A nonlinear six degree of freedom (6DoF) dynamic model incorporating aerodynamic models of the aerobot?s body and rotors has been developed to model the vertical, transition, and horizontal phases of flight. A nonlinear State-Dependent Riccati Equation (SDRE) controller has been developed for each of these flight phases. The nonlinear dynamic model was transformed into a pseudo-linear form based on the states and implemented in the SDRE controller. During transition flight the aerobot is over actuated and the weighted least squares (WLS) method is used for allocation of control effectors. Simulations of the aerobot flying in different configurations were performed to verify the performance of the SDRE controllers, including hover, transition, horizontal flight, altitude changes, and landing scenarios. Results from the simulations show the SDRE controller is a viable option for controlling this novel Martian Aerobot.

Underwood Craig, Cherniakov Mike, Antoniou Michael, Gashinova Marina, Stove Andrew, Hristov Stanislav, Atkinson George, Kuschel Heiner, Wojaczek Philipp, Cristallini Diego (2017) PASSAT: Passive Imaging Radar Constellation for Near-Persistent Earth Observation, Proceedings of the 68th International Astronautical Congress (IAC) International Astronautical Federation (IAF)
Persistent monitoring of large areas using spaceborne Synthetic Aperture Radar (SAR) is a challenging problem for various defence and civil applications. Despite the fact that spaceborne SAR from low Earth orbit (LEO) is a well-developed technology, in practice it cannot provide persistent monitoring of any particular geographical region, as any single satellite has a rather long revisit time. Geostationary Earth Orbit (GEO) SAR missions have been proposed, but here there are major engineering issues due the severe path loss across the distances involved. Indeed, path loss is even more severe in radar systems than it is in radio communications. To provide persistent (or near persistent) monitoring from LEO, a very large number of satellites (~100) would be required to detect short-lived events. However, even though such a solution may be technically possible, a satellite constellation development of this scale may not be economically viable. The PASSAT project was proposed and undertaken by the University of Birmingham, under the sponsorship of the UK Defence Science and Technology Laboratory, to analyse the concept of a fully passive (receive only) spaceborne SAR system based on a constellation of microsatellites. By making use of terrestrial transmitters (we propose to use ground-based broadcasting systems, i.e. DVB-T, DAB, FM radio and similar as transmitters of opportunity), the problem of having to carry a high power pulsed radar transmitter on a microsatellite is eliminated. Instead, the satellite only need carry a suitable receiver, antenna and signal storage facility. It is expected that such a system will: (i) provide imaging of a monitored area with a potentially achievable resolution of 2-3 m in either direction; (ii) cover mainly populated parts of the Earth and, partly, littoral waters; (iii) its costs will be orders of magnitude less in comparison to an equivalent active spaceborne SAR constellation. In addition we may expect more information-rich images, as we are dealing with a multi-static, multi-frequency (VHF/UHF) system which effectively has no equivalent at present. In this paper, the emphasis is on the PASSAT concept, the space segment investigation and the experimental results of passive SAR imaging with DVB-T transmissions undertaken at the University of Birmingham using a local DVB-T transmitter.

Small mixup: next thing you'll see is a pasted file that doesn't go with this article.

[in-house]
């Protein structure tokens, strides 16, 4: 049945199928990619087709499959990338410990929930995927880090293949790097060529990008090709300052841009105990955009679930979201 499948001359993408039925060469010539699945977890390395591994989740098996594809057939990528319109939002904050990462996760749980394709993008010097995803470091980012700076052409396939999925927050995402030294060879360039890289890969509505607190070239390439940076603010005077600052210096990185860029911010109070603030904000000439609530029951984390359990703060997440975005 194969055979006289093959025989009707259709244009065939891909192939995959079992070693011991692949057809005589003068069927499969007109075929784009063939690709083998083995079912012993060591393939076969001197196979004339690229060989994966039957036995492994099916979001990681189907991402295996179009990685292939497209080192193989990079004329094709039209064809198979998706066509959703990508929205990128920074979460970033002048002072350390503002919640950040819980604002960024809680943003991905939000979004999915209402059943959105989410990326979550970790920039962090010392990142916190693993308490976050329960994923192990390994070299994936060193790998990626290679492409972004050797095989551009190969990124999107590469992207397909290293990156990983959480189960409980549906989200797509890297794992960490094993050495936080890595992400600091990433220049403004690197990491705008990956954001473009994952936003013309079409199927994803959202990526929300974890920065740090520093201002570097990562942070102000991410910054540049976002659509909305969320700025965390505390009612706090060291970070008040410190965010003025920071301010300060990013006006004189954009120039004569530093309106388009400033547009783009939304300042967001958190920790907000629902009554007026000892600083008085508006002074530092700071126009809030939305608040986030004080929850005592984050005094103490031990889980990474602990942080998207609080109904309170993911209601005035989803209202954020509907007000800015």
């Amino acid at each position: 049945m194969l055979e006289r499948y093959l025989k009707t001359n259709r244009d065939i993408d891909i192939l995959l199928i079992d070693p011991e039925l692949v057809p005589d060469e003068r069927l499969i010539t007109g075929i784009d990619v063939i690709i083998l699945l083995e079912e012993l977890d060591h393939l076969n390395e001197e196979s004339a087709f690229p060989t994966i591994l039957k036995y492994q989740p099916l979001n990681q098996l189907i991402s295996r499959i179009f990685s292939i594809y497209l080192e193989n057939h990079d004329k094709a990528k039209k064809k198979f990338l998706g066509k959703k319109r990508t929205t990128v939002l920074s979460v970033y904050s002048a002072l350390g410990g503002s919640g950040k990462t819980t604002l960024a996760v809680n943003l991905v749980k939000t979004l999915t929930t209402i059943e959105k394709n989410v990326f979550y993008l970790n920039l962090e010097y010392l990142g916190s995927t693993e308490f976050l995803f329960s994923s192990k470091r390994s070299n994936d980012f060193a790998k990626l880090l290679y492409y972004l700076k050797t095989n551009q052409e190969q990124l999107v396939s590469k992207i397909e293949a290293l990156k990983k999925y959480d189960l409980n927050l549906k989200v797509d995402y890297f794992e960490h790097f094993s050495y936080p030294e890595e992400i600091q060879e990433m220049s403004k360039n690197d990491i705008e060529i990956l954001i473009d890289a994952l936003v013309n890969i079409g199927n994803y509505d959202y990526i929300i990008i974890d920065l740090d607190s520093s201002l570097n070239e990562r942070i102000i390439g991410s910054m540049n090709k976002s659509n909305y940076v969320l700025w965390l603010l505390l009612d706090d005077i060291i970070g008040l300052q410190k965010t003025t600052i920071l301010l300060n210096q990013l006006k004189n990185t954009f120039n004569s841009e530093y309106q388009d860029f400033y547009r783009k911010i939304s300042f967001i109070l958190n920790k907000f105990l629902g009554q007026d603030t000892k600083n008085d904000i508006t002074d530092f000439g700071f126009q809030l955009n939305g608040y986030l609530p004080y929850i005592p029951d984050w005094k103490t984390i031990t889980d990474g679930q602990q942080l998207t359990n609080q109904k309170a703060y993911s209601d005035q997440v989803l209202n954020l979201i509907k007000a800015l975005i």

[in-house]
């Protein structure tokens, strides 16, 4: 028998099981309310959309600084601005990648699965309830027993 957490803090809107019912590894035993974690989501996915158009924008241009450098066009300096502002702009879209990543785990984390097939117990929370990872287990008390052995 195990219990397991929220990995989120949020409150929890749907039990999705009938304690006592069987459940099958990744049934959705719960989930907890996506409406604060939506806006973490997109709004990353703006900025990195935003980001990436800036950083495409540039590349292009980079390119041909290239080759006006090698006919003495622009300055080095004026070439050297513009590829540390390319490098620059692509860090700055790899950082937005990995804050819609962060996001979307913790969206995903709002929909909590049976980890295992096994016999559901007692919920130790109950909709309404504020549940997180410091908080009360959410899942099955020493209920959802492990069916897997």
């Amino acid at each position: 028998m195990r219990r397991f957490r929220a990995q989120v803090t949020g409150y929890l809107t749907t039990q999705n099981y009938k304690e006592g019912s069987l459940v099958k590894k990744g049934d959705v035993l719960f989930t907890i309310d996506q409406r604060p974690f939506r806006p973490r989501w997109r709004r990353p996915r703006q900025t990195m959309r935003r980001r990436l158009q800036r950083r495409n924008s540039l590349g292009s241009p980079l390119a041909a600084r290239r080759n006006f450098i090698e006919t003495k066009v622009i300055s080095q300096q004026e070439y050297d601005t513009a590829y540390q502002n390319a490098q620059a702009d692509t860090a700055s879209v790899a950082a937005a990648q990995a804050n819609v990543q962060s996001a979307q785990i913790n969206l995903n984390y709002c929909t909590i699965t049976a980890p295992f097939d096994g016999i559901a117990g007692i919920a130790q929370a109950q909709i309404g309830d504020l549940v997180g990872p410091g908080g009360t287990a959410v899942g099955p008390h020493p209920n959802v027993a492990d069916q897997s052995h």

Underwood Craig, Lamb D, Irvine S, Dyer Alexander, Duke Richard, Stewart Brian, Taylor Benjamin, Massimiani C, Fellowes S, Baker M (2017) Development and Testing of New Thin-Film Solar Cell (TFSC) Technology: Flight Results from the AlSAT-1N TFSC Payload, Proceedings of the 68th International Astronautical Congress (IAC) International Astronautical Federation (IAF)
The increasing power demands of spacecraft payloads, and the future prospect of space based solar photovoltaic (PV) power stations, mean that there is an emerging requirement for large area solar arrays that will provide far greater power (kWpeak) than is currently available. To be practical, such arrays will need to use solar cells which have a much higher specific power (i.e. power per unit mass) and a much lower cost per watt than current space-rated solar PV technologies. To this end, the Centre for Solar Energy Research (CSER) at Swansea University, the Surrey Space Centre (SSC) and the Department for Mechanical Sciences at the University of Surrey, have been working on a new solar cell technology, based on thin film cadmium telluride (CdTe), deposited directly onto ultra-thin space qualified cover glass. This offers a potentially high specific power, low-cost technology with the added benefit of allowing a high degree of solar array flexibility for improved stowage volume and novel deployment strategies. Cells based on this innovative solar cell architecture have been manufactured and tested under a three year UK Engineering and Physical Science Research Council (EPSRC) funded project, with the result that highly efficient (for their class) cells were produced, which passed mechanical, thermal and ionising radiation tests with great success. Whilst this work was in progress, an opportunity to fly test cells on the joint Algerian Space Agency ? UK Space Agency AlSat-1N Technology Demonstration CubeSat arose, and a successful bid was made to fly a payload capable of characterising the cells in orbit, via an automatic Current-Voltage (I-V) measurement circuit. The resulting Thin Film Solar Cell (TFSC) payload, comprising four test cells, was integrated onto AlSat-1N at Surrey, and launched from India into a 661 km × 700 km, 98.20° Sun Synchronous orbit on 26th September 2016. This paper describes the new cell technology, the pre-flight ground testing, the flight payload, and the first flight results of thin film CdTe solar cells flying on an international 3U CubeSat technology demonstrator.